Australian multinational anti-avoidance law applies from 1 January 2016. It ensures multinationals pay fair share of tax on profits earned in Australia. It targets large corporations that implement arrangements or schemes to avoid having a taxable presence in Australia, resulting in an outcome of paying a little or no tax to this country.
The anti-avoidance measures apply to a significant global entity which is defined as having an annual global income of $1 billion or more. The law intends to capture situations where a foreign multinational supplies goods or services to Australian customers and books that revenue offshore; an Australian entity undertakes activities directly in connection with the supply; and one of the principal purposes of this arrangement is to obtain a tax benefit from Australia.
A tax benefit would include an amount not being treated as assessable income, a deduction being claimed, a capital loss being claimed, a foreign income tax offset being allowed and a withholding tax not being liable to pay in Australia.
To improve transparency in international taxation, significant global entities will have to comply with the country by country reporting regime. In this regime, these entities that are Australian residents or foreign residents with an Australian Permanent Establishment will have to provide 3 reports to the Australian Taxation Office: master file, local file and country by country business matrix file. These reports require multinationals to disclose details regarding their international related party dealings, revenues, profits, and taxes paid by jurisdiction. They are due in 12 months from the end of a financial year.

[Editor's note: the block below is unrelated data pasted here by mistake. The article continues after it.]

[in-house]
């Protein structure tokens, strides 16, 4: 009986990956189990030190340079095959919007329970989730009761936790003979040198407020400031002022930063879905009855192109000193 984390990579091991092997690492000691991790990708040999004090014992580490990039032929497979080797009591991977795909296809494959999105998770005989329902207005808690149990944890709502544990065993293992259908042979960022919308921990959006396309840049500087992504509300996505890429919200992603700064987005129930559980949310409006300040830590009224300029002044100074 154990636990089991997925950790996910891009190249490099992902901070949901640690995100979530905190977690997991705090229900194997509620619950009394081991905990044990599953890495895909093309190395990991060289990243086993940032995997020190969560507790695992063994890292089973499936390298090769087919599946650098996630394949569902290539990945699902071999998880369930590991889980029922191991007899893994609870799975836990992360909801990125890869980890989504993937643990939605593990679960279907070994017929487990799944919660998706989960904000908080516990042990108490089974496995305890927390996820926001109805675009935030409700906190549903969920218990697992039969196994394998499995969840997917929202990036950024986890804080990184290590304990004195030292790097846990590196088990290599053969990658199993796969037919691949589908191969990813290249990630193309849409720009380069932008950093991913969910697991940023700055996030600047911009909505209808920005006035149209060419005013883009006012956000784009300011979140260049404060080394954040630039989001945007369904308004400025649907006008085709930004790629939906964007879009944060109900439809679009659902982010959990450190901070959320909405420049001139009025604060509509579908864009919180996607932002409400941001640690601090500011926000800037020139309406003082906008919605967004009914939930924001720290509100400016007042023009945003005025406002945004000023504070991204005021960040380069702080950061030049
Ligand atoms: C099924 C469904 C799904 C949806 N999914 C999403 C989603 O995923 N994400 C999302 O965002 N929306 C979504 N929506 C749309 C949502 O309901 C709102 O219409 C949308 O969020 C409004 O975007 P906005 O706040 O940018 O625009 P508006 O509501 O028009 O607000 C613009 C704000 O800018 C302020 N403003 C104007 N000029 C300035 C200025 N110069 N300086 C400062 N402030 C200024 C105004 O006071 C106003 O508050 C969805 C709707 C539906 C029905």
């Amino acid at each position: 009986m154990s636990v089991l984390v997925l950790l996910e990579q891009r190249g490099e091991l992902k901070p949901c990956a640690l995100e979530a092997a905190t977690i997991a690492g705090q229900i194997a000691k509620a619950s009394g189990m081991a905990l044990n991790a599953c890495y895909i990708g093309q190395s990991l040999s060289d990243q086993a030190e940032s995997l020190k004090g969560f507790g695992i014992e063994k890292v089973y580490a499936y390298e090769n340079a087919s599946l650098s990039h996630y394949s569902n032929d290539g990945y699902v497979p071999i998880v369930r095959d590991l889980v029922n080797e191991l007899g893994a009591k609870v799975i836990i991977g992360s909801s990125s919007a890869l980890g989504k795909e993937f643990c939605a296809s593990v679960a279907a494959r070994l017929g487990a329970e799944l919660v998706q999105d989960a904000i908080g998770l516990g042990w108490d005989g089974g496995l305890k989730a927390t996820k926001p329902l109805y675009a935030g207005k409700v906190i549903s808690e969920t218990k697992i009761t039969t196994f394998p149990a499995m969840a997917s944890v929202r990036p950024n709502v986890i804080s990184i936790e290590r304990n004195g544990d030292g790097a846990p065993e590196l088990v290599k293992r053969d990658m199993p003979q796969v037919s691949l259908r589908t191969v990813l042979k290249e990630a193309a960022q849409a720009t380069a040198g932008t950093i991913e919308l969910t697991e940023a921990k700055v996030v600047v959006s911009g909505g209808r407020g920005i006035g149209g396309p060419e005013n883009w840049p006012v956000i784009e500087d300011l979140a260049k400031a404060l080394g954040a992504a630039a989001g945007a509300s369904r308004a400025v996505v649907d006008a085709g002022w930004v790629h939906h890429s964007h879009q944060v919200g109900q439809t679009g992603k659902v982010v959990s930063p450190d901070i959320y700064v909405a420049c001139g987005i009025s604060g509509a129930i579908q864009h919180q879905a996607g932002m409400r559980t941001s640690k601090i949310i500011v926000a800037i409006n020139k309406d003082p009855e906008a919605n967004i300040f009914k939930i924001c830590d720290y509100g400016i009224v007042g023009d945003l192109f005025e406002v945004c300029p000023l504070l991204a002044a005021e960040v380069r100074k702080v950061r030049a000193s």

If a significant global entity makes a supply through an Australian subsidiary or a Permanent Establishment or a commercially dependent entity, the anti-avoidance legislation will not apply. This is due to the fact that these Australian entities through which the supply is made will be legally liable to pay the right amount of tax in Australia.
In the event a multinational corporation doesn’t pay fair share of tax, the Commissioner of Taxation will cancel the tax benefit obtained in connection to its businesses in Australia. In addition, the Commissioner has power to impose 100 per cent penalty for the culpability of avoiding tax in this country. This will translate to an example in which a multinational avoids $500 million in tax for a particular financial year, they will be required to pay back this amount ($500 million) and pay a penalty of $500 million, increasing Australian revenue base by $1 billion in that year.